Moosli Moosli - 1 year ago 68 Question

GetActiveObject from The Excel Worbook

I have a Datepicker written in that looks like this.

enter image description here

I had to do it this way because of some Security Settings we have. Because of that, the Build in Datepicker from Excel generate sometimes an Error.

The Date Picker works fine if there Is Only One Excel Application Open. The Problem is when there are Multiple Excel Applications Open.

enter image description here

The code only takes the first Excel Application, but I want to get the Excel Workbook that's called "Test".

I Think the problem is this statement:

objExcel = System.Runtime.InteropServices.Marshal.GetActiveObject("Excel.Application")

For a better understanding the Code from Excel and the DatePicker Application is below:

That's how I open the Application in Excel:

Set wsh = VBA.CreateObject("WScript.Shell")
arg = ActiveWorkbook.Path & ";" & ActiveWorkbook.Name & ";" & ActiveSheet.Name & ";" & Target.Address
' Wait for the shelled application to finish:
errorCode = wsh.Run(strPathDatePicker & " " & arg, windowStyle, waitOnReturn)

The code for the DatePciker is:

Public Sub frmDatePicker_Load(sender As Object, e As EventArgs) Handles MyBase.Load
Dim Par() As String
Dim strTemp As String

Dim arg = Environment.GetCommandLineArgs
strTemp = arg(1)
Par = Split(strTemp, ";")

'Split arg, to get the Information from the Excel Workbook
strWbPath = Par(0)
strWbName = Par(1)
strWsName = Par(2)
strAdresse = Par(3)

Catch ex As Exception
End Try
End Sub

If you now click on a Date the Application will run this code for inserting the selected date into Excel:

Private Sub MonthCalendar1_DateSelected(sender As Object, e As DateRangeEventArgs) Handles MonthCalendar1.DateSelected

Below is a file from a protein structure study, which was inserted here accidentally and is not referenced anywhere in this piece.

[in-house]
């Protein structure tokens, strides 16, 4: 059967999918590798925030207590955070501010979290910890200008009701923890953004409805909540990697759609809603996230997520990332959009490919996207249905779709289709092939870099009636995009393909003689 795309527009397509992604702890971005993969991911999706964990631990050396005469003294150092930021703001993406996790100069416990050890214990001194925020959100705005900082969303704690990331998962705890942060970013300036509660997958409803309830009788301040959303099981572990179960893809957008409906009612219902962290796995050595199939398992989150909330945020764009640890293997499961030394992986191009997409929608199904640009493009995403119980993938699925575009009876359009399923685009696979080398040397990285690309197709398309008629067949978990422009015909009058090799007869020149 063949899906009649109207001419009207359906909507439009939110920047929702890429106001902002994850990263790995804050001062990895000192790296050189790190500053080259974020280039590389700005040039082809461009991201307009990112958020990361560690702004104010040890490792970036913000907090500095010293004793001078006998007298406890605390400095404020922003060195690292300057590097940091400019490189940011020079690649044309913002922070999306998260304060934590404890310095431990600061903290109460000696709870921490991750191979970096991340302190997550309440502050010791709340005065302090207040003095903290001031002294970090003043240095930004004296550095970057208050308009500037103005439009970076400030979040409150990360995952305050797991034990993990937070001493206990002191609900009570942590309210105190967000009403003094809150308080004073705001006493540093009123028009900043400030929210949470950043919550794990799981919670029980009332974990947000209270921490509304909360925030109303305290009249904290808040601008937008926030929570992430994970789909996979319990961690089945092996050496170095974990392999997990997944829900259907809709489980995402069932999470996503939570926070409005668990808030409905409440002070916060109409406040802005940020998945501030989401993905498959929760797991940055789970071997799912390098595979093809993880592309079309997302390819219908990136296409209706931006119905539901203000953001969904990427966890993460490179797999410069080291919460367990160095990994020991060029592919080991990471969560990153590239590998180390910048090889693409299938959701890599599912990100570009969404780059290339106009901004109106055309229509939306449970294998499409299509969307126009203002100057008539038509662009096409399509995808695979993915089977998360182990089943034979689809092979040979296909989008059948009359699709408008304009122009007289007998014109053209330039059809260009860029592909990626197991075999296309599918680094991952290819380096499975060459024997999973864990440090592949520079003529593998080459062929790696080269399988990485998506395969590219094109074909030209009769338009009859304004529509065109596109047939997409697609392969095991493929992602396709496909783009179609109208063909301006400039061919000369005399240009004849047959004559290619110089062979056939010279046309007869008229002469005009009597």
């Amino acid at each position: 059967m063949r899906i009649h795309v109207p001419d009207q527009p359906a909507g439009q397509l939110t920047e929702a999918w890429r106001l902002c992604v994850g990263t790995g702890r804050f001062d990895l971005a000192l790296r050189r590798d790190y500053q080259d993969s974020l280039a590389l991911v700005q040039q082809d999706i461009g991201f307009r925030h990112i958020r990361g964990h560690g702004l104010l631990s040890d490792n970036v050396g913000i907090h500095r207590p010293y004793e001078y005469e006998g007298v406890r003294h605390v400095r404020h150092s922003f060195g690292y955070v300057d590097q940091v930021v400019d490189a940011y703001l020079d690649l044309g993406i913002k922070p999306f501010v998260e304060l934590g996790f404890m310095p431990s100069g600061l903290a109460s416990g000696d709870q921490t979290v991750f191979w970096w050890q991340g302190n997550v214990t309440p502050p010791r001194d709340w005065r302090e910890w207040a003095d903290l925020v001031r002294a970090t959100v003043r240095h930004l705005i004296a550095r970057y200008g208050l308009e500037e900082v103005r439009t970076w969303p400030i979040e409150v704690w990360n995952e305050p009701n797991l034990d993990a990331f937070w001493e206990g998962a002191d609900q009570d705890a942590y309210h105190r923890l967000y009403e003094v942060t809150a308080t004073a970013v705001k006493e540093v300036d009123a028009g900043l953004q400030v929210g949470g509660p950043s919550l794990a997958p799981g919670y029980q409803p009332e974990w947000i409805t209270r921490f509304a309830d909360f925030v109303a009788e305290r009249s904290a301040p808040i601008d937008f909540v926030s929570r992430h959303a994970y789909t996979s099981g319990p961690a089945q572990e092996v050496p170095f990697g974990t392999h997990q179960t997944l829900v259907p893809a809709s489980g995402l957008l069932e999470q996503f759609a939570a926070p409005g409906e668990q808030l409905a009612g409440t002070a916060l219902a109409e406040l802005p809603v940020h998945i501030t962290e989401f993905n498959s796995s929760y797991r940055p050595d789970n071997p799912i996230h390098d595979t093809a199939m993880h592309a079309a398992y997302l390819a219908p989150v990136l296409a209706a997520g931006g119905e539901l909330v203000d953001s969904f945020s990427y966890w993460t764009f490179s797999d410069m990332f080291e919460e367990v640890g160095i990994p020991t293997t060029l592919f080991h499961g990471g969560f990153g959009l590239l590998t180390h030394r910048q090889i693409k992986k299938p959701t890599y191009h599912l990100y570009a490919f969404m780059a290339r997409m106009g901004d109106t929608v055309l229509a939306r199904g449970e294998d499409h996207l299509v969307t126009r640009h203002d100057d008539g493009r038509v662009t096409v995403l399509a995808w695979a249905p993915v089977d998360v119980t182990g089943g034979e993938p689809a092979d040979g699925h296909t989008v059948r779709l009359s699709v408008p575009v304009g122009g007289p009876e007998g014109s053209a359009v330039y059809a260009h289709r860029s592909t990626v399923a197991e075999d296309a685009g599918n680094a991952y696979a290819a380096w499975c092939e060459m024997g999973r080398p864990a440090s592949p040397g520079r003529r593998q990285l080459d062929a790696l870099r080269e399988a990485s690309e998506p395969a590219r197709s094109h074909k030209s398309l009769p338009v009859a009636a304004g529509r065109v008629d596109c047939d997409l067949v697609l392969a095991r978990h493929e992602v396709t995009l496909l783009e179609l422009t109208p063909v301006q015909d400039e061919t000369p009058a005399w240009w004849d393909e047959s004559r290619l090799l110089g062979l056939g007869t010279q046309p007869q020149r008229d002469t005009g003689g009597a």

Dim objExcel As Excel.Application
Dim wb As Excel.Workbook
Dim ws As Excel.Worksheet

'Get the Excel Object
objExcel = System.Runtime.InteropServices.Marshal.GetActiveObject("Excel.Application")

For Each wb In objExcel.Workbooks
If wb.Name = strWbName Then
ws = wb.Sheets(strWsName)
ws.Range(strAdresse.ToString).Value = e.Start()
End If

Catch ex As Exception
End Try

End Sub

Answer Source

The usual ways would probably be to pass the process Id, or Application.Hwnd, or even the risky ActiveWindow.Caption, but I think just the full external address is enough to find the Excel instance. For example in VB.Net (not tested):

Dim o As Object = GetObject("Book 1.xls")
Dim wb As Excel.Workbook = TryCast(o, Excel.Workbook)

Note that ; is valid character in file, workbook, worksheet, and named range names so I would recommend looking for a different separator. For example non-printable characters like Chr(0) might work, or just use the full external address Target.Address(,,,1).

Environment.GetCommandLineArgs(1) will cause problems if the argument contains spaces and is not surrounded by ":